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Pteris, colloquially known as brake, is a genus of about 280 species of fern. Pteris species are native to tropical and subtropical regions around the world. Many of the smaller species are commonly kept as house plants and called "table ferns." Pteris species are popular as garden plants as well.
Some Pteris species grow in a very limited geographical range. Perhaps the most extreme example is the critically endangered fern P. adscensionis, which grows only on Ascension Island, a small volcanic island in the South Atlantic Ocean. There are only an estimated 500 P. adscensionis plants remaining in the wild due to habitat loss. P. umbrosa, or the jungle brake, has a native range limited to the rain forests of eastern Australia, where it grows in large colonies.
There are about seven Australian Pteris ferns, including P. tremula, commonly called Australian brake, tender brake, or shaking brake. The species name tremula means "shaking" or "trembling." The species is known for its pale green, lacy fronds.
P. tremula is native to sheltered rain forest and wet sclerophyll environments of Australia and the surrounding islands. It was reportedly the most commonly cultivated Pteris species grown in the United States during the 1950s. There are four horticultural varieties of P. tremula: caudata, minor, pectinata, and tremula. The plant prefers shade and filtered morning light, and grows best in moderately drained soil that retains some water.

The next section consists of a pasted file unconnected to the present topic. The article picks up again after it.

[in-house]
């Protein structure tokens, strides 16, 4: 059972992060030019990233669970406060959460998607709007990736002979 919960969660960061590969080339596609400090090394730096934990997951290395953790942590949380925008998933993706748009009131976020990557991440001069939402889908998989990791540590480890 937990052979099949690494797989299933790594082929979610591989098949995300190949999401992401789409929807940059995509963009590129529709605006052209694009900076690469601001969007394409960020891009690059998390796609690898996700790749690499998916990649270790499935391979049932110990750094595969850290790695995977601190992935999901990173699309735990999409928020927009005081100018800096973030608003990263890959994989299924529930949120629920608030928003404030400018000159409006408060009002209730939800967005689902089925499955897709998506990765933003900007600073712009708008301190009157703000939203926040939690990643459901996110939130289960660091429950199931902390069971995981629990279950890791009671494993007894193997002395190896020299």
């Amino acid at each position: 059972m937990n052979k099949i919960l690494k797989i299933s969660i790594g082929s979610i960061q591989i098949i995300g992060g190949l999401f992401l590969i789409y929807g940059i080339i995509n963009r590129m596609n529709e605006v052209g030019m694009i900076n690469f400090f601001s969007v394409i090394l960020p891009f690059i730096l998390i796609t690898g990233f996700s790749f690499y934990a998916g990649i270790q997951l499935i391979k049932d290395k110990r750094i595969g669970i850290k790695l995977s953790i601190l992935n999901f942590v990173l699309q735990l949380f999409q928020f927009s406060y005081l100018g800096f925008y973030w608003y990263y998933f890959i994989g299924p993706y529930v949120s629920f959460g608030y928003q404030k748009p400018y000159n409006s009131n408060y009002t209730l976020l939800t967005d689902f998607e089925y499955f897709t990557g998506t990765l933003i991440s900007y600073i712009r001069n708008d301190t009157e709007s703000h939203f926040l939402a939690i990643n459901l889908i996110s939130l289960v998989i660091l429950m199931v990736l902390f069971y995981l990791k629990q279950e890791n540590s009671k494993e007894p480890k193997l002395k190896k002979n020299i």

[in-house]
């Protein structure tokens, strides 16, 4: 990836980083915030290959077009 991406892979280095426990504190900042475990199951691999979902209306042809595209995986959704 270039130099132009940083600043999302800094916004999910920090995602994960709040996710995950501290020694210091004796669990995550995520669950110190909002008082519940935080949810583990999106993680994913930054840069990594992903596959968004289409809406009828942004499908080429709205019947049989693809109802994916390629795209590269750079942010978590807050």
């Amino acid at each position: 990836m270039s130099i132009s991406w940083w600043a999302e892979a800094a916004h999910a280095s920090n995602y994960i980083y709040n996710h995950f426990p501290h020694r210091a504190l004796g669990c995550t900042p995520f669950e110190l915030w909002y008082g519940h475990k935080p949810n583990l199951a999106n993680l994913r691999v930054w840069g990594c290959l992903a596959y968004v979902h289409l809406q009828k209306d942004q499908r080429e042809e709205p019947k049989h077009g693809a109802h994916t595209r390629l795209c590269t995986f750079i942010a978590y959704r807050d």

P. vittata, commonly called the ladder brake or Chinese brake, is considered an invasive species in the United States, where it grows in the southern states, ranging from Texas to Florida, Georgia, and South Carolina. It is also grown in parts of California and Hawaii. P. vittata is a hyperaccumulator of arsenic in the soil, meaning it absorbs large amounts of the chemical. This ability of P. vittata was discovered by Dr. Lena Q. Ma of the University of Florida, who studied a ladder brake plant growing in an area of central Florida with heavy soil concentrations of copper arsenate.
Many Pteris species have been discovered to hyperaccumulate arsenic, including P. cretica and P. multifida. Not all Pteris ferns share this trait, however. For example, P. tremula does not tolerate soil with a high arsenic content. In addition, ferns belonging to other genera may be hyperaccumulators of arsenic. Scientists hope that such plants can be used in bioremediation efforts to remove excess arsenic from contaminated soils.
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